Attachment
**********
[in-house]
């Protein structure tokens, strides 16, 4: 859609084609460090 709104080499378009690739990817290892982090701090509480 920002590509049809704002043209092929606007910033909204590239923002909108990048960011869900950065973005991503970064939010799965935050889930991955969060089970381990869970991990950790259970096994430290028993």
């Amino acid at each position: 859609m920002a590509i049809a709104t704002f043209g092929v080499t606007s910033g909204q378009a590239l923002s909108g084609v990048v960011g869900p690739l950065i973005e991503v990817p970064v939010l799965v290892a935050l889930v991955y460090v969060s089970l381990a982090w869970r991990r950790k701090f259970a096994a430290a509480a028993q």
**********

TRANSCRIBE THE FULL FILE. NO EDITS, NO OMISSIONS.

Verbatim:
[in-house]
């Protein structure tokens, strides 16, 4: 859609084609460090 709104080499378009690739990817290892982090701090509480 920002590509049809704002043209092929606007910033909204590239923002909108990048960011869900950065973005991503970064939010799965935050889930991955969060089970381990869970991990950790259970096994430290028993």
């Amino acid at each position: 859609m920002a590509i049809a709104t704002f043209g092929v080499t606007s910033g909204q378009a590239l923002s909108g084609v990048v960011g869900p690739l950065i973005e991503v990817p970064v939010l799965v290892a935050l889930v991955y460090v969060s089970l381990a982090w869970r991990r950790k701090f259970a096994a430290a509480a028993q």